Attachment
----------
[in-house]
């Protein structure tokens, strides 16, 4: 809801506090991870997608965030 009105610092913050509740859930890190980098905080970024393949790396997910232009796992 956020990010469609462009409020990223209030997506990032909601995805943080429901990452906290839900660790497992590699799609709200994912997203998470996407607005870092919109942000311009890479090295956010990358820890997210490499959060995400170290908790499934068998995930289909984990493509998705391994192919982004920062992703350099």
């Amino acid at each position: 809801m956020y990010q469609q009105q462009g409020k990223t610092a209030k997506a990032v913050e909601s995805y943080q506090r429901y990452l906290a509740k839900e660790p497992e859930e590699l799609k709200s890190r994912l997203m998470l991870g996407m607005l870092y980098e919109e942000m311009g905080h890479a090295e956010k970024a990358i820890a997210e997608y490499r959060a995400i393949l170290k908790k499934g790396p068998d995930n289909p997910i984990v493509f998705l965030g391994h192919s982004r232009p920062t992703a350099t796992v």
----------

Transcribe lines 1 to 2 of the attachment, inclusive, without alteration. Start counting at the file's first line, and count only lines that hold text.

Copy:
[in-house]
């Protein structure tokens, strides 16, 4: 809801506090991870997608965030 009105610092913050509740859930890190980098905080970024393949790396997910232009796992 956020990010469609462009409020990223209030997506990032909601995805943080429901990452906290839900660790497992590699799609709200994912997203998470996407607005870092919109942000311009890479090295956010990358820890997210490499959060995400170290908790499934068998995930289909984990493509998705391994192919982004920062992703350099």